This week is Community Health and Wellbeing Week – as an organization focused on improving the health and well-being of local residents it’s an important one for us to celebrate along with our four Waterloo-Wellington Community Health Centres

As part of this week’s celebration, I had the opportunity to visit Langs Community Health Centre in Cambridge to participate in a story circle.

We sat there somewhat nervously – a group of patients, board members and a colleague of mine. We were asked to share what Langs meant to us. To actively listen and connect with one another through our stories. Some came with notes, some more comfortable sharing than others. The circle was expertly facilitated by a Langs Board Member who has a gift for storytelling and putting others at ease.

Once we started, the feeling in the room shifted and we became like old friends reminiscing, rather than strangers meeting for the first time. I was struck by the bravery and authenticity of the participants and even more struck by their stories. We had all come from different places, had all faced different challenges, and yet all shared connections with the heroes in local health care and how they had impacted our lives.

This is the power of storytelling. It doesn’t matter who you are, where you come from, or what you do – we are all patients and we all have a story. My goal as the CEO of the Waterloo Wellington Local Health Integration Network is to make more of our health stories positive ones. It’s a goal that is shared by many of the health professionals working in our community and was clearly demonstrated by the staff at Langs during my visit.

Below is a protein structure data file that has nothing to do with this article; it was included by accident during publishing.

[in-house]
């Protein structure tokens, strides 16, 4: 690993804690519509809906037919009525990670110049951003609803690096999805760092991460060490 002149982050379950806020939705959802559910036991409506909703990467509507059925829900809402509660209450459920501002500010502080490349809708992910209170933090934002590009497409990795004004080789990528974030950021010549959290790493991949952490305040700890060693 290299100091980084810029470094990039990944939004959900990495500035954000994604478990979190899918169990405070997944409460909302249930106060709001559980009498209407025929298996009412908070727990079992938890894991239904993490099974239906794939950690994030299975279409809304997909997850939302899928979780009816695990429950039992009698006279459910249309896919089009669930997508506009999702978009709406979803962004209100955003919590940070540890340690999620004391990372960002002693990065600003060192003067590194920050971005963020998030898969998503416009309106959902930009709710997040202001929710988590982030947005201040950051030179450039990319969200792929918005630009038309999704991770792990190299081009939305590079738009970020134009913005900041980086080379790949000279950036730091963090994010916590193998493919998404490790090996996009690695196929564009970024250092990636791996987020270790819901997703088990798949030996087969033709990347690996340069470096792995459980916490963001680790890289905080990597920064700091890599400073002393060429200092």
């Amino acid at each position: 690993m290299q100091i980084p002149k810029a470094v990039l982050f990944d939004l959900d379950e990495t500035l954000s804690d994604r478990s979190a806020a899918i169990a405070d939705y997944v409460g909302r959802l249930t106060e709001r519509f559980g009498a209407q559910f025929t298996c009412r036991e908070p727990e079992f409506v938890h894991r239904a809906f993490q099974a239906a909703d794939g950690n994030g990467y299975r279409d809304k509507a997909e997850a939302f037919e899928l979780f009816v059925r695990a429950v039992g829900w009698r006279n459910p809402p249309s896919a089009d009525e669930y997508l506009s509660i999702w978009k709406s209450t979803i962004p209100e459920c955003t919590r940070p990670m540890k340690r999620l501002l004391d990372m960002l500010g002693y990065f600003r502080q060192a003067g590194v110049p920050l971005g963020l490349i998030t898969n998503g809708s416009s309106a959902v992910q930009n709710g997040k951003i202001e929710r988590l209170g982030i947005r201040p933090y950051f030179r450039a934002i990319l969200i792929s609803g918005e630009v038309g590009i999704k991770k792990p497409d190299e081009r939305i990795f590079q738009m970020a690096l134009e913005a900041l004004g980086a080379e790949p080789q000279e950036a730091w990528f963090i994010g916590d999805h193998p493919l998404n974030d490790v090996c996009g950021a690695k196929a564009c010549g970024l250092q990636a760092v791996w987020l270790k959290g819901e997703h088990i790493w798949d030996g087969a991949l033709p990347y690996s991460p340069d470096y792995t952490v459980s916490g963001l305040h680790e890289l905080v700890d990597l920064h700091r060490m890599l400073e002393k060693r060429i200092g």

Following the story circle, one of the participants invited me to join him for his doctor’s appointment. There, I witnessed first-hand the positive difference that comprehensive primary care makes. The doctor took the time to discuss not only his patient’s medical concerns, but the other factors in his life that influence health (things like income and social supports). This is so important to improving overall health and for this patient, this holistic approach has rebuilt his trust in health care.

Thank you to Langs for inviting me to participate – it’s a real reminder of why I do what I do – and thank you for everything you do to improve the health and well-being of our local community.


Job Shadow – Grandview Medical Centre, Cambridge

Guest Blog: Chief Strategy Officer and Interim CEO – Toni Lemon